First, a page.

No cash? Eat up, then clean up.
Some restaurants around the world let patrons pay what they can for a meal, or volunteer help in exchange for food.
Denise Cerreta remembers standing in her tiny sandwich shop, waiting for customers to walk through the front door. She had just left behind a successful acupuncture therapy practice after seven years to open a restaurant. But she had no restaurant experience, and her business was failing. On that same day, however, Ms. Cerreta had an idea that changed everything – she would stop charging set prices for the food she served. Instead, she would let people price their own food or allow customers to sweep the floors or wash dishes in exchange for a meal.Skip to next paragraph
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Five years later, Cerreta's idea continues to blossom at her restaurant, One World Café in Salt Lake City, and her vision to provide nutritious and affordable organic food to all has become a reality. Customers have the option of dropping money in a donation box on the counter, swiping their credit card to make a donation, or volunteering for a plate of food.
It sounds simple now, but it wasn't easy in the beginning, she says, recalling the early days. "I didn't even have a banner or a business card. I don't know how people found this place." Slowly, her restaurant garnered a niche in the Salt Lake City community through the generosity of others, such as the man who donated $200 so she could buy a banner for her restaurant.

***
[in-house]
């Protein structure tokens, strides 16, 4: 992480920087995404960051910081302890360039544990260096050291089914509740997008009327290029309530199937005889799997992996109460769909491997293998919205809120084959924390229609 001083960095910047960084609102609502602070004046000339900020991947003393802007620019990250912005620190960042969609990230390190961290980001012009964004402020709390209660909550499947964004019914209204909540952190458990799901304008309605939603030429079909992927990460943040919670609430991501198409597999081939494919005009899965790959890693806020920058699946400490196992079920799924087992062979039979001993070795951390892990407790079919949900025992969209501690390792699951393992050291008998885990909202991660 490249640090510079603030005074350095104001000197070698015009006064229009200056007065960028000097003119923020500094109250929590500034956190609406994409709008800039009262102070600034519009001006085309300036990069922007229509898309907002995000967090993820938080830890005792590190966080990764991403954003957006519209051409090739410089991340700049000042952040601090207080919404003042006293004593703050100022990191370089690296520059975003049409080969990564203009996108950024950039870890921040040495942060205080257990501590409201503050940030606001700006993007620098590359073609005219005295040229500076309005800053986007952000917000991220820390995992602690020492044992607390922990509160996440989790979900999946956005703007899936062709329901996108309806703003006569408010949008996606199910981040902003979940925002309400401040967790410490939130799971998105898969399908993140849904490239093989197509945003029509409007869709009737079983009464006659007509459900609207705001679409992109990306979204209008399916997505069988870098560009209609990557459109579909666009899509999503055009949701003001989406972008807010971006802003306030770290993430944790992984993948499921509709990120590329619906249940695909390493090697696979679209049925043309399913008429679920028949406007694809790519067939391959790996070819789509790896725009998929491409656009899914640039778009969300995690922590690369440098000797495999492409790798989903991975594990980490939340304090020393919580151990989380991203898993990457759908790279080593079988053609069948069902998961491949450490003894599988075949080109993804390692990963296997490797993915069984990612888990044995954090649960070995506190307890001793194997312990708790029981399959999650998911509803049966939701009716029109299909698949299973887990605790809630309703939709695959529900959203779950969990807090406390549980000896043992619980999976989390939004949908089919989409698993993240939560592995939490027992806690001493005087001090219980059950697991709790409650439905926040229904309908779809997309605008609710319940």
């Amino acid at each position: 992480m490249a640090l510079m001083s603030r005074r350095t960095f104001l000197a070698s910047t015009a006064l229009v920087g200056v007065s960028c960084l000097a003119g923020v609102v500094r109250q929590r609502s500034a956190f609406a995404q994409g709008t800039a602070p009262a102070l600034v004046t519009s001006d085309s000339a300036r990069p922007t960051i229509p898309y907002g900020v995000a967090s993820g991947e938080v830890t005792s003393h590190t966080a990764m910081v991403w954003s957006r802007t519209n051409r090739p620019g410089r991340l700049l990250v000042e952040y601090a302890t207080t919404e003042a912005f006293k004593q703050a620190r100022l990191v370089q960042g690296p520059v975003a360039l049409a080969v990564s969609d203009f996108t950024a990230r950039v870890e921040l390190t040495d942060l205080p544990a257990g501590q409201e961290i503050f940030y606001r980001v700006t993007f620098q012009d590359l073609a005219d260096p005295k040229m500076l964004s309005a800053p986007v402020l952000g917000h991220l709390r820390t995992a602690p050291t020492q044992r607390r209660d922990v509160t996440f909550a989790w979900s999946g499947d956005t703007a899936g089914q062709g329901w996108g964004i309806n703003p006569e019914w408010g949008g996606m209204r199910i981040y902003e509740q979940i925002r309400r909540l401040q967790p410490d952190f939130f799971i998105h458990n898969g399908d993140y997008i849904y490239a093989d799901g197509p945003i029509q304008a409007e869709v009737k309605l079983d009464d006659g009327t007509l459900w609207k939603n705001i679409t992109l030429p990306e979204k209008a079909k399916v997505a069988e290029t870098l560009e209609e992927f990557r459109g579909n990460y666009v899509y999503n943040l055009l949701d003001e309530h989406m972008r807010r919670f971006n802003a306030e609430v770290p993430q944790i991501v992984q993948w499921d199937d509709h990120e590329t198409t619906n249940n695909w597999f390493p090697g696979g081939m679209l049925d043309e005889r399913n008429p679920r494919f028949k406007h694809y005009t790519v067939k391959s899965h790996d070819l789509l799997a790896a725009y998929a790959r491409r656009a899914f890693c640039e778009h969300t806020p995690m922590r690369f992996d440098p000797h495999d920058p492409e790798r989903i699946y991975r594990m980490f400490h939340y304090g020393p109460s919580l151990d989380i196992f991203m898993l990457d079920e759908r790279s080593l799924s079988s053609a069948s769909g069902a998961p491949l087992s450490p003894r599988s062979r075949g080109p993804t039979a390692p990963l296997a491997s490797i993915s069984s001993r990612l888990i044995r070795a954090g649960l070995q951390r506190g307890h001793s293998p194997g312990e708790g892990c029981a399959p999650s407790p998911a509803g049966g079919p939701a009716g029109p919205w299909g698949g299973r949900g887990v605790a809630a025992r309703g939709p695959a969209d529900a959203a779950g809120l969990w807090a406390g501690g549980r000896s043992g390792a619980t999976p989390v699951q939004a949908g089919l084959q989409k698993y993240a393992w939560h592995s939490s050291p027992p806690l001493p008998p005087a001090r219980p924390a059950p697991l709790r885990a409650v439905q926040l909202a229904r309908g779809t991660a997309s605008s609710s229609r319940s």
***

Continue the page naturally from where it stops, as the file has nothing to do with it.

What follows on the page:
Around the world, pay-what-you-can and volunteer restaurant concepts, such as the one adopted at the One World Café, are catching on from Denver to Vienna. And although each restaurant may have different reasons for allowing customers to pay whatever they can or to volunteer in exchange for a meal, they all share a desire to reach out to their communities through food.
The Terra Bite Lounge in Kirkland, Wash., serves coffee, smoothies, baked goods, and sandwiches with no price tags. Ervin Peretz, the owner, adopted a pay-what-you-can model after a discussion about the stigmatization of "getting and accepting free food," he says.
Customers "get a pleasant experience. There's a lot of trust and warmth in this process, and they can feel like they are doing something good.... They are supporting people that might not be able to pay," Mr. Peretz says.
In Vienna, the words "pay as you wish" and "all you can eat" line the windows of Der Wiener Deewan – a restaurant founded and run by Afzaal Deewan, a cook and cricket player from Pakistan, and Natalie Deewan, a former college student – that offers a buffet of five curry dishes at whatever price people see fit to pay.
At Dan's Restaurant in Biddeford, Maine, customers can also negotiate prices as well as portion size. Owner Danielle Ward recently started doing this after an elderly woman on a fixed income came in and said she couldn't afford most of the items on the menu. "People are really taking advantage of this service" to help them afford to eat out on a budget, Ms. Ward says. Although she considers the price negotiations to be temporary, she may make them permanent.